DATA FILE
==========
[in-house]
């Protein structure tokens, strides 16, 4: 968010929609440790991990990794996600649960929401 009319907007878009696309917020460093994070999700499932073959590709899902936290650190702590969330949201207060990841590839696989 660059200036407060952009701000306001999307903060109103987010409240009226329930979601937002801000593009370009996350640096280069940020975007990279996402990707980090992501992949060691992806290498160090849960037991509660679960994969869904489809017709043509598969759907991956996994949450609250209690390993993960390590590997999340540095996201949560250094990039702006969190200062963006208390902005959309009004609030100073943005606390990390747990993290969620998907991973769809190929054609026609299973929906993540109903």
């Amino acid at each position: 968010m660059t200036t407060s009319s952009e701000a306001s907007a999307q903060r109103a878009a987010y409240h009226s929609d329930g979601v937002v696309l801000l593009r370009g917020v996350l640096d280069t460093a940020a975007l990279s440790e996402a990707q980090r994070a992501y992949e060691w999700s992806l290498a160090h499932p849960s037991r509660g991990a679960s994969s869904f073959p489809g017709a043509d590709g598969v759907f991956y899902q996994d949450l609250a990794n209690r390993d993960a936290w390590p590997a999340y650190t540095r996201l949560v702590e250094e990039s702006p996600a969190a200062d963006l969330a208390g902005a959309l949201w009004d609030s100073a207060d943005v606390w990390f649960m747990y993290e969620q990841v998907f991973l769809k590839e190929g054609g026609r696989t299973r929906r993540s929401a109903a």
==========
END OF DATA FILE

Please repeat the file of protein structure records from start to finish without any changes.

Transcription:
[in-house]
């Protein structure tokens, strides 16, 4: 968010929609440790991990990794996600649960929401 009319907007878009696309917020460093994070999700499932073959590709899902936290650190702590969330949201207060990841590839696989 660059200036407060952009701000306001999307903060109103987010409240009226329930979601937002801000593009370009996350640096280069940020975007990279996402990707980090992501992949060691992806290498160090849960037991509660679960994969869904489809017709043509598969759907991956996994949450609250209690390993993960390590590997999340540095996201949560250094990039702006969190200062963006208390902005959309009004609030100073943005606390990390747990993290969620998907991973769809190929054609026609299973929906993540109903």
């Amino acid at each position: 968010m660059t200036t407060s009319s952009e701000a306001s907007a999307q903060r109103a878009a987010y409240h009226s929609d329930g979601v937002v696309l801000l593009r370009g917020v996350l640096d280069t460093a940020a975007l990279s440790e996402a990707q980090r994070a992501y992949e060691w999700s992806l290498a160090h499932p849960s037991r509660g991990a679960s994969s869904f073959p489809g017709a043509d590709g598969v759907f991956y899902q996994d949450l609250a990794n209690r390993d993960a936290w390590p590997a999340y650190t540095r996201l949560v702590e250094e990039s702006p996600a969190a200062d963006l969330a208390g902005a959309l949201w009004d609030s100073a207060d943005v606390w990390f649960m747990y993290e969620q990841v998907f991973l769809k590839e190929g054609g026609r696989t299973r929906r993540s929401a109903a």